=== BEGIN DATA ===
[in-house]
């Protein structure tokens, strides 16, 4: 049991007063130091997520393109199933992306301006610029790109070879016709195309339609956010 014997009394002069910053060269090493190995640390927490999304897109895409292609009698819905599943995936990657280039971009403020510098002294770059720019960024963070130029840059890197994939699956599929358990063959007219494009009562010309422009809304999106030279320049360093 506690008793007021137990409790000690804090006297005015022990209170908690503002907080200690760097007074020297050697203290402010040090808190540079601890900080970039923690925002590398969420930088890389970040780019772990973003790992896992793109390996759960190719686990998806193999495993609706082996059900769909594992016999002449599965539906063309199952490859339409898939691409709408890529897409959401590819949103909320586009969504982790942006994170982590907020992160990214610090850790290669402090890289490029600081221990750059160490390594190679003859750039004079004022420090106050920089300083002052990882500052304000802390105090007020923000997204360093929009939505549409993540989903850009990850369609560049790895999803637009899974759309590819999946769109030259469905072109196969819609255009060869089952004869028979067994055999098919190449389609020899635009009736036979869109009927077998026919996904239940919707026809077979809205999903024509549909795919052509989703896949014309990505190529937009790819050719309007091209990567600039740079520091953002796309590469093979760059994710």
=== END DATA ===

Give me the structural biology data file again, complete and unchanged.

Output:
[in-house]
């Protein structure tokens, strides 16, 4: 049991007063130091997520393109199933992306301006610029790109070879016709195309339609956010 014997009394002069910053060269090493190995640390927490999304897109895409292609009698819905599943995936990657280039971009403020510098002294770059720019960024963070130029840059890197994939699956599929358990063959007219494009009562010309422009809304999106030279320049360093 506690008793007021137990409790000690804090006297005015022990209170908690503002907080200690760097007074020297050697203290402010040090808190540079601890900080970039923690925002590398969420930088890389970040780019772990973003790992896992793109390996759960190719686990998806193999495993609706082996059900769909594992016999002449599965539906063309199952490859339409898939691409709408890529897409959401590819949103909320586009969504982790942006994170982590907020992160990214610090850790290669402090890289490029600081221990750059160490390594190679003859750039004079004022420090106050920089300083002052990882500052304000802390105090007020923000997204360093929009939505549409993540989903850009990850369609560049790895999803637009899974759309590819999946769109030259469905072109196969819609255009060869089952004869028979067994055999098919190449389609020899635009009736036979869109009927077998026919996904239940919707026809077979809205999903024509549909795919052509989703896949014309990505190529937009790819050719309007091209990567600039740079520091953002796309590469093979760059994710």